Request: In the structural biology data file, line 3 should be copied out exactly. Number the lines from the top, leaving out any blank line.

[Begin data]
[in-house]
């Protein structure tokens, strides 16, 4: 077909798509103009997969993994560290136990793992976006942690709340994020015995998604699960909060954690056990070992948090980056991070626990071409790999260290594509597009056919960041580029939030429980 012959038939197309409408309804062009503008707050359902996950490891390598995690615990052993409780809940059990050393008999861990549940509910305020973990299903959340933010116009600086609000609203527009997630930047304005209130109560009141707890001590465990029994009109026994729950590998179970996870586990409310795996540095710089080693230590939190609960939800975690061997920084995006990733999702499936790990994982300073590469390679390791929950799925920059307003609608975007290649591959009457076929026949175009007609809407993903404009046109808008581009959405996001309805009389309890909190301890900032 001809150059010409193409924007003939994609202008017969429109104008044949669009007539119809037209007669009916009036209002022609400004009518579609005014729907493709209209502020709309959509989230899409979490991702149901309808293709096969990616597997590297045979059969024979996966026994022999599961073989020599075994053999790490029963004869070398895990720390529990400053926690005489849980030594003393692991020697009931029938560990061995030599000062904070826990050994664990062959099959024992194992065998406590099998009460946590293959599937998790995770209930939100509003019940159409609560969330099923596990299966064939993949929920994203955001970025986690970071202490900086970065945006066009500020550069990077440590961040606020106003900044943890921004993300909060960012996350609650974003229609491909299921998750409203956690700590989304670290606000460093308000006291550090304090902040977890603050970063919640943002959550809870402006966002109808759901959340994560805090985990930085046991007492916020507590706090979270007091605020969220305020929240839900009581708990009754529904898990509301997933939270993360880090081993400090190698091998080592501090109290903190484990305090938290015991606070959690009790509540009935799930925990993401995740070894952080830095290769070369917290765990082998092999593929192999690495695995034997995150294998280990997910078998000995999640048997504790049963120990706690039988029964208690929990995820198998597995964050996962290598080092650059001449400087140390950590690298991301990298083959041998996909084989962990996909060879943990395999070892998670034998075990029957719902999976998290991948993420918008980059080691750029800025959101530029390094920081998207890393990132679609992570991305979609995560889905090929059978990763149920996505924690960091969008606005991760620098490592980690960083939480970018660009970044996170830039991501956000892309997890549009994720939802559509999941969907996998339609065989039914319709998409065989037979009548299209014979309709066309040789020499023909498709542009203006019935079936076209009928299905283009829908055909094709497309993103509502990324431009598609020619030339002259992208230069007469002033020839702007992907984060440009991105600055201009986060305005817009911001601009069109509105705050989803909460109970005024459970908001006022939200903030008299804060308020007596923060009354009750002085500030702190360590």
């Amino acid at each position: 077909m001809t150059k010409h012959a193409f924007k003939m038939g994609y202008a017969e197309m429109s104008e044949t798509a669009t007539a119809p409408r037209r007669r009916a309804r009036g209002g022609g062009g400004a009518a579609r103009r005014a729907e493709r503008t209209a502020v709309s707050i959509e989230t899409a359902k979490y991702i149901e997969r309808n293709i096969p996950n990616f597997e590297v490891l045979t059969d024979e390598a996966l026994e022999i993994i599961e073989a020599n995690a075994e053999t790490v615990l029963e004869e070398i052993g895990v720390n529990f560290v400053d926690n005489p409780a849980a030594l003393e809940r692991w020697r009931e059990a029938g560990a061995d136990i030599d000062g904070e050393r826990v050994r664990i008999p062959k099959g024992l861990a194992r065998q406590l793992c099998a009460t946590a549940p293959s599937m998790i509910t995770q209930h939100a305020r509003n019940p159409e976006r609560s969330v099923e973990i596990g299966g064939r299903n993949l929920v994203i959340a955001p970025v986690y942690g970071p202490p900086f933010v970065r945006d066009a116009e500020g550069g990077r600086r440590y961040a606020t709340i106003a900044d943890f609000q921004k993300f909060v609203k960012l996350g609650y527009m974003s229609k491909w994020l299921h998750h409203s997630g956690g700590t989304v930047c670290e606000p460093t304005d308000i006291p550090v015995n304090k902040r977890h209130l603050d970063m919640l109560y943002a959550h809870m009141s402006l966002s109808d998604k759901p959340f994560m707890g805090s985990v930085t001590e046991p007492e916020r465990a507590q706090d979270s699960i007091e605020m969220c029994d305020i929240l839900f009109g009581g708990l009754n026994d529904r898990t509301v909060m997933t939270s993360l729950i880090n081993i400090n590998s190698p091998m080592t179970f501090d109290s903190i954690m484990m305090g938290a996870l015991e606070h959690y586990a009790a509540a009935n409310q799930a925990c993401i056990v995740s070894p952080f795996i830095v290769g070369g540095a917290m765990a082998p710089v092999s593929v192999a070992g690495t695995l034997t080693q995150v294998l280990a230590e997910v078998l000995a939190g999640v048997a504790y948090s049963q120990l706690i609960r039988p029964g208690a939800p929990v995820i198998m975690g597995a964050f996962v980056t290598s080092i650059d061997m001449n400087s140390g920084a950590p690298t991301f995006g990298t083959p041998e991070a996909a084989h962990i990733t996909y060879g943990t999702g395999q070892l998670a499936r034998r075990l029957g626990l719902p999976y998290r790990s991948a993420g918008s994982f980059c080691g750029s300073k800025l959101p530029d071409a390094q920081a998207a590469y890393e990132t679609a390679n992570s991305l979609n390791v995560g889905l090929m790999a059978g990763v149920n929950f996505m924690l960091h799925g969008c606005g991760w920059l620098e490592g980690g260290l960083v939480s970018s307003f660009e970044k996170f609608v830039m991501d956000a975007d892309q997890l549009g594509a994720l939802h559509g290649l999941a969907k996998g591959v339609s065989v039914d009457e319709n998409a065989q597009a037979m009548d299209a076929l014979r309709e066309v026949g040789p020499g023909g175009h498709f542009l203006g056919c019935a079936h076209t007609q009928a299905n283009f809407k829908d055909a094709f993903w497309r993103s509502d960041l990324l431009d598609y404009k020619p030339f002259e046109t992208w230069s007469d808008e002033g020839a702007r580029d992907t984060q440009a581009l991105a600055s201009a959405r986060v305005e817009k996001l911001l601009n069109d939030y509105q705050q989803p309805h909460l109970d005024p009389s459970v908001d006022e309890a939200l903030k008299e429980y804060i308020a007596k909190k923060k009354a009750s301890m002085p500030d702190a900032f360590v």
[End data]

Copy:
């Amino acid at each position: 077909m001809t150059k010409h012959a193409f924007k003939m038939g994609y202008a017969e197309m429109s104008e044949t798509a669009t007539a119809p409408r037209r007669r009916a309804r009036g209002g022609g062009g400004a009518a579609r103009r005014a729907e493709r503008t209209a502020v709309s707050i959509e989230t899409a359902k979490y991702i149901e997969r309808n293709i096969p996950n990616f597997e590297v490891l045979t059969d024979e390598a996966l026994e022999i993994i599961e073989a020599n995690a075994e053999t790490v615990l029963e004869e070398i052993g895990v720390n529990f560290v400053d926690n005489p409780a849980a030594l003393e809940r692991w020697r009931e059990a029938g560990a061995d136990i030599d000062g904070e050393r826990v050994r664990i008999p062959k099959g024992l861990a194992r065998q406590l793992c099998a009460t946590a549940p293959s599937m998790i509910t995770q209930h939100a305020r509003n019940p159409e976006r609560s969330v099923e973990i596990g299966g064939r299903n993949l929920v994203i959340a955001p970025v986690y942690g970071p202490p900086f933010v970065r945006d066009a116009e500020g550069g990077r600086r440590y961040a606020t709340i106003a900044d943890f609000q921004k993300f909060v609203k960012l996350g609650y527009m974003s229609k491909w994020l299921h998750h409203s997630g956690g700590t989304v930047c670290e606000p460093t304005d308000i006291p550090v015995n304090k902040r977890h209130l603050d970063m919640l109560y943002a959550h809870m009141s402006l966002s109808d998604k759901p959340f994560m707890g805090s985990v930085t001590e046991p007492e916020r465990a507590q706090d979270s699960i007091e605020m969220c029994d305020i929240l839900f009109g009581g708990l009754n026994d529904r898990t509301v909060m997933t939270s993360l729950i880090n081993i400090n590998s190698p091998m080592t179970f501090d109290s903190i954690m484990m305090g938290a996870l015991e606070h959690y586990a009790a509540a009935n409310q799930a925990c993401i056990v995740s070894p952080f795996i830095v290769g070369g540095a917290m765990a082998p710089v092999s593929v192999a070992g690495t695995l034997t080693q995150v294998l280990a230590e997910v078998l000995a939190g999640v048997a504790y948090s049963q120990l706690i609960r039988p029964g208690a939800p929990v995820i198998m975690g597995a964050f996962v980056t290598s080092i650059d061997m001449n400087s140390g920084a950590p690298t991301f995006g990298t083959p041998e991070a996909a084989h962990i990733t996909y060879g943990t999702g395999q070892l998670a499936r034998r075990l029957g626990l719902p999976y998290r790990s991948a993420g918008s994982f980059c080691g750029s300073k800025l959101p530029d071409a390094q920081a998207a590469y890393e990132t679609a390679n992570s991305l979609n390791v995560g889905l090929m790999a059978g990763v149920n929950f996505m924690l960091h799925g969008c606005g991760w920059l620098e490592g980690g260290l960083v939480s970018s307003f660009e970044k996170f609608v830039m991501d956000a975007d892309q997890l549009g594509a994720l939802h559509g290649l999941a969907k996998g591959v339609s065989v039914d009457e319709n998409a065989q597009a037979m009548d299209a076929l014979r309709e066309v026949g040789p020499g023909g175009h498709f542009l203006g056919c019935a079936h076209t007609q009928a299905n283009f809407k829908d055909a094709f993903w497309r993103s509502d960041l990324l431009d598609y404009k020619p030339f002259e046109t992208w230069s007469d808008e002033g020839a702007r580029d992907t984060q440009a581009l991105a600055s201009a959405r986060v305005e817009k996001l911001l601009n069109d939030y509105q705050q989803p309805h909460l109970d005024p009389s459970v908001d006022e309890a939200l903030k008299e429980y804060i308020a007596k909190k923060k009354a009750s301890m002085p500030d702190a900032f360590v």